Two of my favorite things that continue to be way too rare in media are women who are Chosen Ones and Jerks with Hearts of Gold. So I kind of can’t believe that it has taken me so long to write about a new little show called Wynonna Earp, which concluded its first season a couple months ago. It features a great sisterly relationship, queer women, and several great female characters, one of whom is the Chosen One and a Jerk with a Heart of Gold. There are a couple of problems with it as well, but let me delve into all of it below the cut.
Some spoilers about the show to follow.
The show is based on the comic of the same name, which I unfortunately know nothing about. But the show begins as Wynonna Earp, a descendant of Wyatt Earp, returns to her hometown Purgatory, which is swarming with demons. These demons are called revenants and are the criminals that Wyatt Earp killed in his life. The revenants return with each new generation of Earps, and the Earp who is chosen to wield the mysteriously-powered gun Peacemaker has to kill them all over again. The current generation of Earps are three sisters: Willa, Wynonna, and Waverly. After Willa’s disappearance the night their father was killed by the revenants, Wynonna, as the eldest sister now, becomes the one who can use Peacemaker.
Wynonna is a great character. She reminds me strongly of John Constantine with her reluctant and reckless attitude. However, her personal history is more like that of Jenny Mills from Sleepy Hollow. For most of her life, people didn’t believe Wynonna about the revenants and she used to act out a lot. She is also very protective of her friends and family. One the other hand, her character is also allowed to be dorky, silly and clingy. Wynonna gets openly excited about getting a motorcycle, she gets powdered sugar on her nose when she eats a donut and, while she mostly walks around with a “I don’t care” attitude, she also seeks validation that people in her life (Waverly and her boss/partner Dolls) care about her.
Another thing that captivated me about this show is the sisterly relationship. I always love seeing sibling relationships on TV, but most of the relationships we see are between brothers or brothers and sisters. The relationship between the three Earp sisters is nuanced and complicated. I especially liked the exploration of Waverly’s jealousy and hurt toward Wynonna that the latter is the Chosen One, while Waverly is the one who has been researching history of the revenants for years in hopes of breaking the curse. When Willa reappears, the dynamic gets complicated again: Willa is affected by her abduction and appears to have a violent streak; she and Wynonna have no trouble reconnecting, but Waverly is excluded.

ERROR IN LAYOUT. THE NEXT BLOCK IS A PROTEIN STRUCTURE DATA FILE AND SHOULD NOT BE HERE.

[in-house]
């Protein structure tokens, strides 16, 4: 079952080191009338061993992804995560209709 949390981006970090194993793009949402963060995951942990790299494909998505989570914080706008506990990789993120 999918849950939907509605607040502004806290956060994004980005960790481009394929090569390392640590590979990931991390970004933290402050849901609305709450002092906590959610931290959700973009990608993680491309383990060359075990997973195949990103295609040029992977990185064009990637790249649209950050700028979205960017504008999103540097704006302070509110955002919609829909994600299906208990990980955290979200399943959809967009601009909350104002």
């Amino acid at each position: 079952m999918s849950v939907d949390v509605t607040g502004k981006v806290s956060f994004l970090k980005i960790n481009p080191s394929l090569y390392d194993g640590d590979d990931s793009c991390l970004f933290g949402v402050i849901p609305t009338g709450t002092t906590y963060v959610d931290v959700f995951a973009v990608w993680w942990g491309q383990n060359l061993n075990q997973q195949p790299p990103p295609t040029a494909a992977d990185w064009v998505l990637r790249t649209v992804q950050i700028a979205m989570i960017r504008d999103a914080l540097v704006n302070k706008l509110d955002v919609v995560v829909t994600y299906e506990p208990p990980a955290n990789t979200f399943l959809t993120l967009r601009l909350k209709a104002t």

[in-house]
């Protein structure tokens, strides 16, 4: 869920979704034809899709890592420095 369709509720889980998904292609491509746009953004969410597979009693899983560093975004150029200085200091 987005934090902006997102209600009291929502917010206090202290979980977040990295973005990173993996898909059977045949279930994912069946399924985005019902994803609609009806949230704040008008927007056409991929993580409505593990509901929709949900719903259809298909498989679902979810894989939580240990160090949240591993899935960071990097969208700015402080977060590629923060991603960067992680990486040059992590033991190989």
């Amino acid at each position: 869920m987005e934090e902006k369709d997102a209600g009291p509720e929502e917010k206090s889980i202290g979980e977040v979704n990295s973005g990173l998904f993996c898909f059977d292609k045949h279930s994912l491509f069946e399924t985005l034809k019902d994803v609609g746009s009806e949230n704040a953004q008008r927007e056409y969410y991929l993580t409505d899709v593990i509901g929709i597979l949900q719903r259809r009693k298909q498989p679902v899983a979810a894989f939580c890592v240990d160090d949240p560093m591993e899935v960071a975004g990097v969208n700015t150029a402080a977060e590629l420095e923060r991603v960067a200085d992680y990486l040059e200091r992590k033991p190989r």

Speaking of Waverly, I just love her. I love that she feels that she should have been the Chosen One since she spent years researching the curse, because that is just so real. That is how I always feel when I see yet another mediocre guy become the Chosen One while the female character did all the training for the job and is there to simply support the guy. Except in this case, at least the Chosen One is another woman. However, Waverly’s feelings are still valid and are validated by the show, as well by Wynonna agreeing that Waverly should have been the one.
Another great aspect of Waverly’s storyline is that during the course of the season she discovers and embraces the fact that she likes women. At the beginning of the show, Waverly is dating a man, but there doesn’t seem to be many real feelings or much of a real connection between them. However, then officer Nicole Haught shows up, and their chemistry is off the charts from the moment they meet. It smells a bit like Mandatory Queer Dating, but Purgatory is a small town and their feel-inducing interactions are straight out of fanfiction tropes, so I don’t care too much. Additionally, while Waverly is just discovering her attraction towards women and Nicole is the one who flirts very openly, Waverly clearly doesn’t mind, and there isn’t much “gay panic”. And in the end, it’s Waverly who first takes the plunge from flirting to kissing/relationship. My only complaint, as in most cases, is that neither Nicole nor Waverly explicitly identify themselves with any labels. Nicole is most likely gay since she tells Waverly that she dated a “boy-man once” and “it was the worst”. However, Waverly could be bisexual, although her relationship with her boyfriend seemed somewhat forced and like she was only dating him because she had no other option. As it stands now, though, we cannot be sure what either Nicole’s or Waverly’s sexuality is, only that they’re both women who like women. While seeing such a sweet and passionate relationship develop between two women on TV is great, having them use labels for their sexualities would make it even better. Seeing labels such as lesbian or bisexual used in a positive context fights negative ideas associated with the labels, helps people find their identities and communities, and promotes normalization of the labels.
Wynonna Earp does have another, more serious, problem—diversity. Most of the characters are white. The only major character of color is Wynonna’s boss/partner Xavier Dolls. The only woman of color of note is a fascinating mysterious witch called Blacksmith who lives in seclusion but helps Waverly out. She only appears in two episodes and is gruesomely and needlessly murdered in the second one.
Overall, I really love Wynonna Earp. It has great female complex characters, including the Chosen One and queer women. They are smart, funny, kickass, are allowed to be jerks and be jealous. However, it does have a problem with racial diversity and has a real lack of sexuality labels. But the show was renewed for a second season, so here’s hoping these issues will be fixed in the future. Check it out if you haven’t already!